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The Shellcoder's Handbook: Discovering and Exploiting Security Holes, Second Edition by Gerardo Richarte, Felix FX Lindner, John Heasman, Chris Anley

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Chapter 25. Unix Kernel Overflows

In this chapter, we explore kernel-level vulnerabilities and the development of robust, reliable exploits for Unix kernels. A few generic problems in various kernels, which could lead to exploitable conditions, will be identified, and we present several examples from known bugs. After familiarizing you with various types of kernel vulnerabilities, we advance the chapter by focusing on two exploits that were found in OpenBSD and Solaris operating systems during the initial research conducted for this chapter.

The vulnerabilities we discuss result in kernel-level access to OS resources in all versions of OpenBSD and Solaris. Kernel-level access has the rather serious consequence of easy privilege escalation, and consequently, the total compromise of any type of kernel-level security enforcements such as chroot, systrace, and any other commercial products that provide B1-trusted OS capabilities. We will also question OpenBSD's proactive security and its failure against kernel-level exploits. This will hopefully give you the motivation and spirit to target other supposedly secure-from-the-ground-up operating systems.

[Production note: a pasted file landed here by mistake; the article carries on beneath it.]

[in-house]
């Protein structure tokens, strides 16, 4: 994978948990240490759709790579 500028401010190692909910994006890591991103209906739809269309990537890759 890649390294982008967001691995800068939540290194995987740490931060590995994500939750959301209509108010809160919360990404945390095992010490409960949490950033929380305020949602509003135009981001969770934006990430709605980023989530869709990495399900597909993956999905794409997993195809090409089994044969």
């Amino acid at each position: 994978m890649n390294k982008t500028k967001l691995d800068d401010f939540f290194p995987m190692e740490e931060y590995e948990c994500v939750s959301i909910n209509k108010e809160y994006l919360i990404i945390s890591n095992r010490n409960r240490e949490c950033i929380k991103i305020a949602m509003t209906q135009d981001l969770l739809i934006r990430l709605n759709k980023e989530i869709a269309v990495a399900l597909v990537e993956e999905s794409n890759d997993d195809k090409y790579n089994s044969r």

Kernel Vulnerability Types

Many functions and bad coding practices exist that can lead to exploitable conditions in kernel land. We will go over these weaknesses and provide examples from various kernels, giving hints about what to look for when conducting audits. Dawson Engler's excellent paper and audit "Using Programmer-Written Compiler ...

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